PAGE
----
About a quarter of our users in Hasty are part of the research community. We reached out to them to learn more about their research. We learn so much during these calls, that we asked some of the researchers to write a bit about their work for our blog. This time Juan Lagos Benitez who’s doing his Ph.D. at Tampere University shares his thoughts on panoptic segmentation.
If you want to learn more about the project, reach out to Juan on LinkedIn. And definitely don’t forget to check his Github profile where he publishes his extensions to the most famous architecture for panoptic segmentation .
And yes, the dog in the image is Juan’s puppy. It’s super cute, isn’t it?
Computer vision and scene understanding have become game-changer in today’s world. As we move forward into giving autonomous capabilities to machines to perform tasks in a human-way fashion, understanding the surroundings, objects around, and scenes becomes pivotal. We as humans, not only see things as a mere stimulus, we comprehend what we see. We give meaning to what our eyes capture. We also unconsciously assign attributes to the things we see, such as distance, density, number of objects, amount, speed, dangerousness, texture, and even temperature. We may not be very accurate in each one of those measurements we make instinctively. Still, when we see something, we recognize hundreds of patterns that allow us to perform different tasks effectively, e.g., sports, driving, walking, playing video games, etc…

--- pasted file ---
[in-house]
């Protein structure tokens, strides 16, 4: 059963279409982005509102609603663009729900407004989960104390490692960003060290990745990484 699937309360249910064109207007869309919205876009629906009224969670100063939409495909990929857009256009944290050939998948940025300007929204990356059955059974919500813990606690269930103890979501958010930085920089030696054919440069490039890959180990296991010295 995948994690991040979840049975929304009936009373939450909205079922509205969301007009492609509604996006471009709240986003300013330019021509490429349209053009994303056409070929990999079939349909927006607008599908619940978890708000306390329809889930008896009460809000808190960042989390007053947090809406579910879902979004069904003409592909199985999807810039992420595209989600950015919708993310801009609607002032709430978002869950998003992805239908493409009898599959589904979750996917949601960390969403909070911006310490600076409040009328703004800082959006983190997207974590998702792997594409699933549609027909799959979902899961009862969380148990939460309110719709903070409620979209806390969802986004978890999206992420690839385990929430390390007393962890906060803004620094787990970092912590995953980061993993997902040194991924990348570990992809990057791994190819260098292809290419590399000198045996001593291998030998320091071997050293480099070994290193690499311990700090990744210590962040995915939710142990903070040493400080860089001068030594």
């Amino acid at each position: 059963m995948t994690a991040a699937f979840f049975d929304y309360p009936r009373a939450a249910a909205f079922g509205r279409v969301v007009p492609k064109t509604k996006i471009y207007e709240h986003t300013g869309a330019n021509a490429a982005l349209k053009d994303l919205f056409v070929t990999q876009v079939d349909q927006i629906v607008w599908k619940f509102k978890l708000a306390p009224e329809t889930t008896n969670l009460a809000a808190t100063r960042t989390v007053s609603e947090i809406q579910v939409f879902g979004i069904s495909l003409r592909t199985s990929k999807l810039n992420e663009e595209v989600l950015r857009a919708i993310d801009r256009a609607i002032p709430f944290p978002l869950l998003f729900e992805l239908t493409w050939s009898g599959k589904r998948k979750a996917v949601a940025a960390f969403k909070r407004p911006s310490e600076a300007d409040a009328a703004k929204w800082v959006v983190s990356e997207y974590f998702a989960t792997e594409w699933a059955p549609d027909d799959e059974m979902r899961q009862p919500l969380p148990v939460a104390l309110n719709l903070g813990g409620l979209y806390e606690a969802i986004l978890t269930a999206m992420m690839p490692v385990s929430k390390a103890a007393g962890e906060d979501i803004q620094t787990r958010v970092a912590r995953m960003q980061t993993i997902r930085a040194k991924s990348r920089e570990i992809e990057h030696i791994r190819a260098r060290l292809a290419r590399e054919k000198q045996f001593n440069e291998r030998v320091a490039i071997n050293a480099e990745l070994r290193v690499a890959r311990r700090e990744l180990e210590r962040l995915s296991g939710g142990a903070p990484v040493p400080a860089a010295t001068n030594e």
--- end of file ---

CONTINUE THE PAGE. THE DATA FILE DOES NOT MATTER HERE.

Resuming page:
Panoptic segmentation combines instance segmentation and semantic segmentation to provide a more holistic understanding of a given scene than the latter two alone. In this post, I will walk you through the concept of panoptic segmentation and how it is helping machines to view the world the way we see it. I will also briefly review a novel approach to panoptic segmentation known as EfficientPS (http://panoptic.cs.uni-freiburg.de/), a deep convolutional neural network for panoptic segmentation, which uses EfficientNet as backbone for extracting features and how to obtain ground truth annotations using Hasty.
Semantic segmentation refers to the task of classifying pixels in an image. It is done by predefining some target classes, e.g., “car”, “vegetation”, “road”, “sky”, “sidewalk”, or “background”, where “background” is in most cases a default class. Then, each pixel in the image is assigned to one of those classes. Here’s an example: